The Basics of Dominoes

A domino is a small, rectangular tile with either one or six pips (or dots): 28 tiles make up a full set of dominoes. A player can play a variety of games with these dominoes, most of which are either blocking or scoring games. However, the rules of these games vary from place to place.

A small amount of potential energy is stored in a standing domino, and this energy can be converted to kinetic energy when the domino is knocked over. As a result, many people enjoy using dominoes to create art, either on the floor or in 3-D structures such as towers and pyramids.

Dominoes are also popular as a tool for teaching children the principles of science and math through the simple action of placing one domino on top of another. These activities are often used to illustrate the principles of gravity and the force of acceleration, as well as the concepts of time and space.

In some cases, the rules of a game may permit players to draw extra tiles from the boneyard, adding them to their hand as they play. This can increase a player’s chance of winning the game. However, if a player draws more than the number of extra tiles permitted by the game’s rules, this is considered a “misplay” and he must return his new tiles to the stock.

Many domino games are played with a limited number of dominoes, usually two to four. A double-six set contains 56 dominoes, and this is often the smallest number needed for most games with more than one player. Larger sets are sometimes “extended” by introducing ends with more pips; a common extended set is double-nine, which contains 91 dominoes.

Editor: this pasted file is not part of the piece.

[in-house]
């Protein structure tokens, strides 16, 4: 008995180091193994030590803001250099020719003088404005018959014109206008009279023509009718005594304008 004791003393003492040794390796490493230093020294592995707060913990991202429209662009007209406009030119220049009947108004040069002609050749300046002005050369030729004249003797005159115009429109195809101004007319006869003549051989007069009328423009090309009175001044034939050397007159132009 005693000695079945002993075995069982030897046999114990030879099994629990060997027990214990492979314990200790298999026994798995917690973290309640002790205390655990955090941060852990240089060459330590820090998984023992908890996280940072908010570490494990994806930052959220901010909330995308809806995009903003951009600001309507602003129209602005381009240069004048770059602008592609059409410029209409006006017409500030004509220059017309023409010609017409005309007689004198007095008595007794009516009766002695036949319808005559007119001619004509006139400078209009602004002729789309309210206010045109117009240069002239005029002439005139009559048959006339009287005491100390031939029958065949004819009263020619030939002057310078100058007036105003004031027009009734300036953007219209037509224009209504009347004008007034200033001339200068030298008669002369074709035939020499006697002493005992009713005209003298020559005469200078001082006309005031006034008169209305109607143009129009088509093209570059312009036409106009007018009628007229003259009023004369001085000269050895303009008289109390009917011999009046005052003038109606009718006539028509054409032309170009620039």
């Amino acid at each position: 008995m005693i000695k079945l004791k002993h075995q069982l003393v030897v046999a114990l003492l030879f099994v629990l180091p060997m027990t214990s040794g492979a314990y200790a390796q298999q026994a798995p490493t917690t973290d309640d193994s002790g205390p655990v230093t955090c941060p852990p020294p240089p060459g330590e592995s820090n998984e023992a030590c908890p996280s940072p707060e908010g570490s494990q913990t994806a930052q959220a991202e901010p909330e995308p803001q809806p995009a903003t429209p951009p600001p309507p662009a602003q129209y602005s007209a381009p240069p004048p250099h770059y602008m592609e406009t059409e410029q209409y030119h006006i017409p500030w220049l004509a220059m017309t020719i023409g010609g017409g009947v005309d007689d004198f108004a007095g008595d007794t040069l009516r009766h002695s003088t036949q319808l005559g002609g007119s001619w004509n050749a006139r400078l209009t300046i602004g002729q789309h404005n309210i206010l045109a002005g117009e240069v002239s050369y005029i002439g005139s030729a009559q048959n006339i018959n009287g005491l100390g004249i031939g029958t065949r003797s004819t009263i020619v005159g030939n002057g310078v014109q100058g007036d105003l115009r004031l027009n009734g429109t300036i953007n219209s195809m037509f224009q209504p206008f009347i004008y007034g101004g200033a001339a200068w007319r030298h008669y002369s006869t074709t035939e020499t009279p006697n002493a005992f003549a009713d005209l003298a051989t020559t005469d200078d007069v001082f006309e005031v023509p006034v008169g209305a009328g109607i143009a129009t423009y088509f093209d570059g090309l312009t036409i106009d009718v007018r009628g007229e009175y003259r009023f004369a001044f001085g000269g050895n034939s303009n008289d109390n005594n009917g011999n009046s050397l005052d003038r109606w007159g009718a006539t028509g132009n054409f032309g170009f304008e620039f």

The most common dominoes are made of ceramic clay or polymer plastic, although other materials have been used. For example, some sets have been made of silver lip ocean pearl oyster shell (mother-of-pearl), ivory, or a dark hardwood such as ebony with contrasting white or black pips; these materials are usually more expensive than polymer dominoes.

Historically, dominoes have been carved or inlaid from various natural materials, including stone (e.g., marble, granite, or soapstone); other woods (e.g., oak, ash, or redwood); metals; and even frosted glass. Such sets are generally more expensive than polymer dominoes, and they may be heavier because of the use of solid materials.

Nick used the tools in his grandmother’s garage to make his dominoes – a drill press, radial arm saw, scroll saw, belt sander, and welder. Despite the limitations of his workshop, he developed a method for creating dominoes that were simple enough to be manageable in his small workspace, yet detailed enough to demonstrate his skill as a craftsman and to demand respect from other amateur woodworkers. His method became known as the Domino Effect. It is now commonly used as a metaphor for any situation in which one small trigger can start a larger cascade of events.